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NEWS
July 10, 2008 | By Rusty Pray INQUIRER STAFF WRITER
John Bishop VI, 98, a man with his head in the law and his heart in dairy farming, died June 27 at Waverly Heights in Gladwyne. Mr. Bishop had lived in Radnor and at Ogston, the family's 1,000-acre dairy farm in Columbus, Burlington County, where he grew up and where he became one of the most respected herdsmen of Jersey cows in the country. Mr. Bishop also was a respected lawyer, practicing for Dechert in Philadelphia from 1936 until he retired in 1976, heading its fiduciary department for many years and once serving as its managing partner.
BUSINESS
November 10, 2007 | By Joseph N. DiStefano INQUIRER STAFF WRITER
Shares of J&J Snack Foods Corp. fell yesterday after the Pennsauken baker and frozen-drink maker said high flour and dairy costs had eaten into quarterly profits. J&J shares lost 4.68 percent of their value, closing at $33.00 in Nasdaq trading, after the company said sales rose but profits fell in the three months ending Sept. 29. The company's products include soft pretzels, cookies and Slush Puppie frozen beverages. The price of wheat "took off like it was shot out of a cannon, and yes we got caught," chairman and chief executive officer Gerald B. Shreiber told investors in a conference call.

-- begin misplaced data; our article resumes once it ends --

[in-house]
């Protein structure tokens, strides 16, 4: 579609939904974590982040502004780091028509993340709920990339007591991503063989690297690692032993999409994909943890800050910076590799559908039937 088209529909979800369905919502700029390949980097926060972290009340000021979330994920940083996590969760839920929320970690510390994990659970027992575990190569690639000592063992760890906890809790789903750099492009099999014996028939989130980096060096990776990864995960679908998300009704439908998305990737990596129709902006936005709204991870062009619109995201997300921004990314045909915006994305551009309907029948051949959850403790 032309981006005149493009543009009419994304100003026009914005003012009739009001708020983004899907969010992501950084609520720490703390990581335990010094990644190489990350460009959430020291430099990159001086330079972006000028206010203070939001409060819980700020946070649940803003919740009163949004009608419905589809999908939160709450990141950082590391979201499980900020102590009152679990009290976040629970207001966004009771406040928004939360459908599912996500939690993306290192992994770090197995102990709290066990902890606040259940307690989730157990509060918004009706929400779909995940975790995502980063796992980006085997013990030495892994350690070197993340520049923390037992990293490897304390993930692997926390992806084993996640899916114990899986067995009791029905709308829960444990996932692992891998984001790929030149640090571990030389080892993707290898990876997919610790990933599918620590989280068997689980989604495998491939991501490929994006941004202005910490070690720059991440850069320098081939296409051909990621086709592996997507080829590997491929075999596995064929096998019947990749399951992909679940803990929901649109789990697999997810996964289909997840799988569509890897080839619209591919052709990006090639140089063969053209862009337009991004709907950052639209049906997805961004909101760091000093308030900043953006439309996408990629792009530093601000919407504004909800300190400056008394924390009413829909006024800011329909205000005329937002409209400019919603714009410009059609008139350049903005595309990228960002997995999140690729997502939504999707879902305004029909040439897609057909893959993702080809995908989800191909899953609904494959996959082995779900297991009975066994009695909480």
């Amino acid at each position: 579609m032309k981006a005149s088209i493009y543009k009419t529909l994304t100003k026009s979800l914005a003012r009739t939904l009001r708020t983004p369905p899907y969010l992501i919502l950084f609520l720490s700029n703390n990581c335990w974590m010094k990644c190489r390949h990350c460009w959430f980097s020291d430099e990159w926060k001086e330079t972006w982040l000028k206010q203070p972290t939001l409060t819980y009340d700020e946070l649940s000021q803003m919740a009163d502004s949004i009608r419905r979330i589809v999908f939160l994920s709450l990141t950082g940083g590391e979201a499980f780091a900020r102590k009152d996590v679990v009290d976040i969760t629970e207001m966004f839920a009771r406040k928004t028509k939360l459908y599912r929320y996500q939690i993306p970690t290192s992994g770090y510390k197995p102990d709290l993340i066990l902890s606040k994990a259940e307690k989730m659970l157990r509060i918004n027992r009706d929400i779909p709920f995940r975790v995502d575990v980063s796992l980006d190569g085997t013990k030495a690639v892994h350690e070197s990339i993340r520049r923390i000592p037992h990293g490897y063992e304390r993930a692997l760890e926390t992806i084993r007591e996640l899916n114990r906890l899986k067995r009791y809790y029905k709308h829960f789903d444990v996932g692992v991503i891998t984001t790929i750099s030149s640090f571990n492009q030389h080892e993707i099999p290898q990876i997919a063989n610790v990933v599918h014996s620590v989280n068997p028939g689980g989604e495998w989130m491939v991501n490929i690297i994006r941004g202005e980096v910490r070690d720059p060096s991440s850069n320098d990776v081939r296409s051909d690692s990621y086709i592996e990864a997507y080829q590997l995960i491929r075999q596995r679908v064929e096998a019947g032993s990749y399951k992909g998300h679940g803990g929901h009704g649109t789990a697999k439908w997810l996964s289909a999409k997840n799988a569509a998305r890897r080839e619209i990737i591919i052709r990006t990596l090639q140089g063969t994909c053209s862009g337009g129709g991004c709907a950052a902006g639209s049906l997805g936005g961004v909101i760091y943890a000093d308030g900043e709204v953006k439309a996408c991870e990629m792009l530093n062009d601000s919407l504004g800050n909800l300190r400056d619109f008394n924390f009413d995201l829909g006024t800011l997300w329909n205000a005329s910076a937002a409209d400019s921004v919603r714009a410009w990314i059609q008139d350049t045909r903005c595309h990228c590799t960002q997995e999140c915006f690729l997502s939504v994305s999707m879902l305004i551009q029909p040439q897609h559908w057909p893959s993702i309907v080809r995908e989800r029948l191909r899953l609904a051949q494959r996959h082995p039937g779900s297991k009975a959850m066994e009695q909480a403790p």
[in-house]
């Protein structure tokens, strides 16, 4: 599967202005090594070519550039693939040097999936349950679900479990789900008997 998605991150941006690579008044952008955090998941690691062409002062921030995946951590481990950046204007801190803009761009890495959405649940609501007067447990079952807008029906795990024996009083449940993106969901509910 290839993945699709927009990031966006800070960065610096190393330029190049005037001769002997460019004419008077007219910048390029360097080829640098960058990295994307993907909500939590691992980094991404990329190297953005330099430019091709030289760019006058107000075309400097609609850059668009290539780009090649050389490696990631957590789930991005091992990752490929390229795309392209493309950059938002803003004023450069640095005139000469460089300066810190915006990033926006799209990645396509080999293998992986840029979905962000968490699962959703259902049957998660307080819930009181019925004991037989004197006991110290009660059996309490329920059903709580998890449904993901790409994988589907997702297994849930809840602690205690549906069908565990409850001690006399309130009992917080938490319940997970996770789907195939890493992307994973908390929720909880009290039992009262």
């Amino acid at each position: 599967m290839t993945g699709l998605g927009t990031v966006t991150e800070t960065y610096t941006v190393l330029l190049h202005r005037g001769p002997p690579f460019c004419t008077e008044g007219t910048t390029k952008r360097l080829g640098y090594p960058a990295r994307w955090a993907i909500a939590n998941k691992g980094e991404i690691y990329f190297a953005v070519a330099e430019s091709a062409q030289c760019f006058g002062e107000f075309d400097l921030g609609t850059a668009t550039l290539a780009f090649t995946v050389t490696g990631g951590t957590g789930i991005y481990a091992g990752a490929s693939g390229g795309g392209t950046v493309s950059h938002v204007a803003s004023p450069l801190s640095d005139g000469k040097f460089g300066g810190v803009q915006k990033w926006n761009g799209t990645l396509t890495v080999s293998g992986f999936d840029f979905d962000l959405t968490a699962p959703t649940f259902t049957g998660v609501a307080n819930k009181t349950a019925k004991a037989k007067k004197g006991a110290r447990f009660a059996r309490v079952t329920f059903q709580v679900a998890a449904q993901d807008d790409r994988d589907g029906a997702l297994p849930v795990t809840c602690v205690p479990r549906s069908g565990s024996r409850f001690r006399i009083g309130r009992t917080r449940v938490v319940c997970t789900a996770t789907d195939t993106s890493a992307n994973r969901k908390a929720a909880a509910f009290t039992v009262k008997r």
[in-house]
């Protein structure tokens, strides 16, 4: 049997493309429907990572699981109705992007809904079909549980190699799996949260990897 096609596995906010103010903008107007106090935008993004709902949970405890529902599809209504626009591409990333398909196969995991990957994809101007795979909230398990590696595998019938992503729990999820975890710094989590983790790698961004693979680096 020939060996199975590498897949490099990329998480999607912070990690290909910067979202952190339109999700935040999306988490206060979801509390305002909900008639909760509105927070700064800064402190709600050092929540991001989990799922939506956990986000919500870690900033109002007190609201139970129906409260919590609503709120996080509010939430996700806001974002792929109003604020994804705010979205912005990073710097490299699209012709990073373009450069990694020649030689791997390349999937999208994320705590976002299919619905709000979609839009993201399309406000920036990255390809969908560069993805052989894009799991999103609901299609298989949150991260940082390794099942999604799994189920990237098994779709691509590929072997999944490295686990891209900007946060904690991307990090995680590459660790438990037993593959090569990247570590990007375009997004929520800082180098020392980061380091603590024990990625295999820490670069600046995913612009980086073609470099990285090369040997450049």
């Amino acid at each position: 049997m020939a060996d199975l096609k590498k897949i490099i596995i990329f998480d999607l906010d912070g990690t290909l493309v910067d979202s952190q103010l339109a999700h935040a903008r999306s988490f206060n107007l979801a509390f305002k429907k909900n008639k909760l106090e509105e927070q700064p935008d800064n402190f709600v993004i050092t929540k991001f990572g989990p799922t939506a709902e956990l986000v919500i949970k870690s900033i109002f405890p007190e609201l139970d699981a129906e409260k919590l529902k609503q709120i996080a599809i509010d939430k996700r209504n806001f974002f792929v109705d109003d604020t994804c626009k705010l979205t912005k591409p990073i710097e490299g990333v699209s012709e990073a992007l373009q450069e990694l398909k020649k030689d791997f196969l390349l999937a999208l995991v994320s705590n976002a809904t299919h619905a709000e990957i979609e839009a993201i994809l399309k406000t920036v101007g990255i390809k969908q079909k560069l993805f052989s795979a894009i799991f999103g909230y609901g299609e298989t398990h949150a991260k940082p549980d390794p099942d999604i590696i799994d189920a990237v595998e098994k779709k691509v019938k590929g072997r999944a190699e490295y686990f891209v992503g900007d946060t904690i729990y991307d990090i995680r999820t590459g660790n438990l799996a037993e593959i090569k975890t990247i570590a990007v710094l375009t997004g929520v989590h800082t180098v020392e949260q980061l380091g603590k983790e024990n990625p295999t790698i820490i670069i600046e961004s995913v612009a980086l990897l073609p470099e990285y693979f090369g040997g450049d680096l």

ENTERTAINMENT
October 25, 2007
Jeffrey Roberts, author of "The Atlas of American Artisan Cheese," will lead a tasting of cheese and beer from 6-8 tonight at DiBruno Bros., 1730 Chestnut St., Center City. $45, 215-665-9220, ext. 237. At 6:30 tomorrow night, Roberts will compare American and British cheddars at the Tria Fermentation School, 1601 Walnut St., Center City. $50, 215-972-7076. At 11:30 a.m. Saturday, he'll appear at the Fair Food Farmstand at Reading Terminal Market, 12th and Arch streets. And at 7 p.m. Oct. 29, he'll do a book signing at the White Dog Cafe, 3420 Sansom St. Down at the farm Hendricks Farms cheese is available at a handful of area restaurants and at the Headhouse Square market in Center City.
NEWS
July 6, 2007 | By Sally A. Downey INQUIRER STAFF WRITER
Gilbert P. Thompson, 88, of Phoenixville, a dairyman who became a successful golf-course owner, died of renal failure Sunday at home. For more than 20 years, Mr. Thompson operated Maplecroft, a dairy farm, milk-processing and home-delivery operation, and retail store in Phoenixville. In 1981, Mr. Thompson sold his cows and, with his six sons, developed Pickering Valley Golf Course, which opened in 1985 on the site of his former farm. Several years later, he told a reporter that he knew absolutely nothing about the game, but that since opening the course, he observed that golfers were "filled with good spirits" when they headed out to play.
BUSINESS
September 15, 2006 | By Harold Brubaker INQUIRER STAFF WRITER
The Holsteins rushed nervously out of the long, white cattle truck into their new home, a Bucks County barn that had been empty for seven years. Unlike the 24 cows that arrived Monday from Union County, Rich Wendig, 22, appeared perfectly calm in his ragged, graying John Deere cap - especially for a young man who has just signed on for a life of rising in the middle of the night to milk cows. Wendig - who did not grow up on a farm, but has wanted to be a dairy farmer since childhood - is getting an opportunity that most aspiring dairy farmers can only dream of: financial backing to help build a $70,000 herd that totals 40 cows.